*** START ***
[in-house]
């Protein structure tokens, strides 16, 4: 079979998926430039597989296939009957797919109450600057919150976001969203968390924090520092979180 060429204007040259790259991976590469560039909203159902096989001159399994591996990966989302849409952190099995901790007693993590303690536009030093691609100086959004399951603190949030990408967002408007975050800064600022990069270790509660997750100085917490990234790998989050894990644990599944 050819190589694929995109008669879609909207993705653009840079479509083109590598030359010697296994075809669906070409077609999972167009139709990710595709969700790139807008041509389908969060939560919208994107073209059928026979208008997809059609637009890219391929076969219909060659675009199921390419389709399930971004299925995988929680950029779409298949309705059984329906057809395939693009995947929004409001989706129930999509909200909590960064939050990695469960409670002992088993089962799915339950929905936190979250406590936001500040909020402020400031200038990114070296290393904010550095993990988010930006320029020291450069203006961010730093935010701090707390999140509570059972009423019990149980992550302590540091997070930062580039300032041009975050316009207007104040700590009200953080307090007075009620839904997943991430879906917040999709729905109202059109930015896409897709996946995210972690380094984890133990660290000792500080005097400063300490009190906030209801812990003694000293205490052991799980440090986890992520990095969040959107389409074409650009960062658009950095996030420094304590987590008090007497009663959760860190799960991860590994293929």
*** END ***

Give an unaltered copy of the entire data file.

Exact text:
[in-house]
């Protein structure tokens, strides 16, 4: 079979998926430039597989296939009957797919109450600057919150976001969203968390924090520092979180 060429204007040259790259991976590469560039909203159902096989001159399994591996990966989302849409952190099995901790007693993590303690536009030093691609100086959004399951603190949030990408967002408007975050800064600022990069270790509660997750100085917490990234790998989050894990644990599944 050819190589694929995109008669879609909207993705653009840079479509083109590598030359010697296994075809669906070409077609999972167009139709990710595709969700790139807008041509389908969060939560919208994107073209059928026979208008997809059609637009890219391929076969219909060659675009199921390419389709399930971004299925995988929680950029779409298949309705059984329906057809395939693009995947929004409001989706129930999509909200909590960064939050990695469960409670002992088993089962799915339950929905936190979250406590936001500040909020402020400031200038990114070296290393904010550095993990988010930006320029020291450069203006961010730093935010701090707390999140509570059972009423019990149980992550302590540091997070930062580039300032041009975050316009207007104040700590009200953080307090007075009620839904997943991430879906917040999709729905109202059109930015896409897709996946995210972690380094984890133990660290000792500080005097400063300490009190906030209801812990003694000293205490052991799980440090986890992520990095969040959107389409074409650009960062658009950095996030420094304590987590008090007497009663959760860190799960991860590994293929």